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The Relevance of Karl Marx's Alienation and Depression Today

Updated on September 26, 2011

There are an astounding number of individuals suffering from depression today. The World Health Organization reports that up to 10% of the US population are diagnosed with Major Depressive Disorder annually, and these patients are getting younger.


Depression is experienced when a person feels hopeless and helpless about life. Although its cause(s) are still unknown, psychologists believe that depression results from biological, cognitive and psychological interactions that cause a person to feel immense sadness and even suicidal tendencies.

From a sociological viewpoint, I think Karl Marx’s concept of alienation may illuminate us. In short, Marx theorized that alienation occurred when proletariat are unable to attain self-actualization when their already mundane work is surrendered to the capitalists.
In today’s modern capitalistic world, employment is crucial to one’s survival. The average worker enters the workforce to provide for themselves and their family. While some people love their vocations, the sad reality is that most others cannot pursue their dream job, and instead settle with more practical and decent alternatives. People today view education as the key to unlock the door of opportunity, but the recent global recession reminded us of the difficulties fresh graduates faced when job hunting. Besides, many parents project their dreams onto their children who end up disgruntled when they study and work in an area that they have minimal interest in, like the musical child who ended up studying Psychology to appease her parents. In essence, there is some element of truth in the fact that though we look in the mirrors to see our reflection, and attach meaning to our daily grind, we are but puppets who are controlled by powerful owners who have bound our limbs with invisible strings.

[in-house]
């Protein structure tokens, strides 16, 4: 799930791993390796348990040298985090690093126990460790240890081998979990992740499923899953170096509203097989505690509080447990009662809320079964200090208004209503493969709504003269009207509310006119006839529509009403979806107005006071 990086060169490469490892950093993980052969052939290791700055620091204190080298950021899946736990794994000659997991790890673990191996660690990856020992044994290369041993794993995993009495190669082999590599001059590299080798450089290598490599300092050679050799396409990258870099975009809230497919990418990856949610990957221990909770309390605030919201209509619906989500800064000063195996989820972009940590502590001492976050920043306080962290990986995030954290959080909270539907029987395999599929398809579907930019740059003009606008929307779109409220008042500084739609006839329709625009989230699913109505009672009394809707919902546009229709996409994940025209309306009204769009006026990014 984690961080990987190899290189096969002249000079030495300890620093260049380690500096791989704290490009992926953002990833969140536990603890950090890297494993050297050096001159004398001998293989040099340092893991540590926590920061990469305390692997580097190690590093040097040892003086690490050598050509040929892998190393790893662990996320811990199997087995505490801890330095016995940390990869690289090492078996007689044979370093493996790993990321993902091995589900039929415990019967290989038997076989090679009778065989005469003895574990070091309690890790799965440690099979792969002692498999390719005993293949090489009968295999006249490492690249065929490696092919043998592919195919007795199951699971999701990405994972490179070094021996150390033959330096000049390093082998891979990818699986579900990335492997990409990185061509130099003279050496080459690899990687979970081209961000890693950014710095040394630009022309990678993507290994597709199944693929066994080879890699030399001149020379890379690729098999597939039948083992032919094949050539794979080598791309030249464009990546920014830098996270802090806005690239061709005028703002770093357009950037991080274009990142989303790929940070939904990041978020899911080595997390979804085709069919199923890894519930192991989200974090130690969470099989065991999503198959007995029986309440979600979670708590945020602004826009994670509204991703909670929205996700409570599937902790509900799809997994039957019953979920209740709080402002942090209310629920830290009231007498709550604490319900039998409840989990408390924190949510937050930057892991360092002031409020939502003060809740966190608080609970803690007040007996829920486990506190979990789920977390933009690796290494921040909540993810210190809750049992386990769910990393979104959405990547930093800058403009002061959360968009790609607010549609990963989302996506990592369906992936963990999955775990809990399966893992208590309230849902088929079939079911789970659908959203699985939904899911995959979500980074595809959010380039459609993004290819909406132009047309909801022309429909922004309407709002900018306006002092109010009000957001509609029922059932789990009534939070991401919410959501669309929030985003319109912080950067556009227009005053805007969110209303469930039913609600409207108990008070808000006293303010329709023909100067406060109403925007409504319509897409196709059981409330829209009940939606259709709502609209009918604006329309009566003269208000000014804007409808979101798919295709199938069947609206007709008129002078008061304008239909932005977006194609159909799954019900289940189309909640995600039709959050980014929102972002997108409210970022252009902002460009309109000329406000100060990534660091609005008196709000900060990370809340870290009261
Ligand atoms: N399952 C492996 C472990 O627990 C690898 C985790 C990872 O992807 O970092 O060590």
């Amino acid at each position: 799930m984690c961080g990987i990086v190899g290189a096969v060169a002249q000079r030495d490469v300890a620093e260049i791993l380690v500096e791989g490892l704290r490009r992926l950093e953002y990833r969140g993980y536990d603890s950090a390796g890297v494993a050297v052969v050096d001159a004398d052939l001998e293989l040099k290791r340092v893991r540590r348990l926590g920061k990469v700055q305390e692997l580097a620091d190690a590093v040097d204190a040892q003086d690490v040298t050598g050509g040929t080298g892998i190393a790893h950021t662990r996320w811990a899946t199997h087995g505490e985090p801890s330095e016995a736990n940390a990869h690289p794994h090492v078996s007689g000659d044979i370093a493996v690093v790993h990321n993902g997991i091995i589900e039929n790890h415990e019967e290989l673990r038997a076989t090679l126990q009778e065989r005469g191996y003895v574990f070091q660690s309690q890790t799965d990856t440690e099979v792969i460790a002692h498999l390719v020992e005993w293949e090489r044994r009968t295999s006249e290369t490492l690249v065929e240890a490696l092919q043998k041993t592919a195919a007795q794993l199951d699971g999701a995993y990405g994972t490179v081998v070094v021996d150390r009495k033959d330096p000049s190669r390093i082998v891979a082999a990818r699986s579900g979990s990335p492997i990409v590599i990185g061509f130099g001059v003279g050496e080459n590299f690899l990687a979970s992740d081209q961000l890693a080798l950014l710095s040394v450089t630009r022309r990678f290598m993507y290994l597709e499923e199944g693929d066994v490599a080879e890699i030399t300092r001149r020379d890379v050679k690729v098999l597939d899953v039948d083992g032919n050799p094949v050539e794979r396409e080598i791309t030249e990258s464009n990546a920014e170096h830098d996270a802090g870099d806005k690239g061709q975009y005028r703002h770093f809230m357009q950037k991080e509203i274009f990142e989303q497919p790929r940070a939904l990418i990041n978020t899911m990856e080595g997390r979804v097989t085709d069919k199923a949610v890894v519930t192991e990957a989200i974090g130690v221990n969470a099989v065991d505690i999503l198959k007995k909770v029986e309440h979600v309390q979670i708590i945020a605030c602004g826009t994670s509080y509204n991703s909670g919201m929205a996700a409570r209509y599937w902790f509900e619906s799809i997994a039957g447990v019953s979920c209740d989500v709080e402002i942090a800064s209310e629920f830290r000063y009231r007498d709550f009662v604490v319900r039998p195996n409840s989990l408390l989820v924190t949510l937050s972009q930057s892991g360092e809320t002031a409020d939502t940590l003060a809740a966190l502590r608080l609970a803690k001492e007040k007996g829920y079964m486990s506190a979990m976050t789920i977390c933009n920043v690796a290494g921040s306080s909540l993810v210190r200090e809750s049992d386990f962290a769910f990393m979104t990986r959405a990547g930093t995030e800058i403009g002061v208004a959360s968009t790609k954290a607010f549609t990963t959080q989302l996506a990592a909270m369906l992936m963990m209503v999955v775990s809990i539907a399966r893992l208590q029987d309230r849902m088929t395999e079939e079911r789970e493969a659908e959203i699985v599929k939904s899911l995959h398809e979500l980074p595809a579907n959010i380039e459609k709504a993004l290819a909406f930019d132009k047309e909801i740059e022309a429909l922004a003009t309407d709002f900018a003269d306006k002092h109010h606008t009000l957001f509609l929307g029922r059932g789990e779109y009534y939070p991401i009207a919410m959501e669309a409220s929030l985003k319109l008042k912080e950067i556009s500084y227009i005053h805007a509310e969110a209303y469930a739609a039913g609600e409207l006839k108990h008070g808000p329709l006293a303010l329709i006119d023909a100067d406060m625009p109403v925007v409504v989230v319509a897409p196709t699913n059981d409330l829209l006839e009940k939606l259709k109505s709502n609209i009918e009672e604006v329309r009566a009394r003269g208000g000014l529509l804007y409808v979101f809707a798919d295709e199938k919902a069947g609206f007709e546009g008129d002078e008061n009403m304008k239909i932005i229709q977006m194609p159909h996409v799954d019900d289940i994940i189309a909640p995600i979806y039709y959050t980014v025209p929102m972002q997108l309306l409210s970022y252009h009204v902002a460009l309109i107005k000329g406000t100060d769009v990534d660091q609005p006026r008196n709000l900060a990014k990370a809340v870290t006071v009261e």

While we celebrate stories like the Slumdog Millionaire, most people are born into a particular social class with an already ‘pre-set’ network of acquaintances, affecting their life opportunities. Alienation is something that afflicts most who search for the purpose and meaning in their daily existence as employees. Though it is often concealed and denied, it is there gnawing at the unfulfilled and exhausted worker. Although this is but an attempt to explain depression sociologically, we must acknowledge that alienation inadvertently robs us of our happiness.


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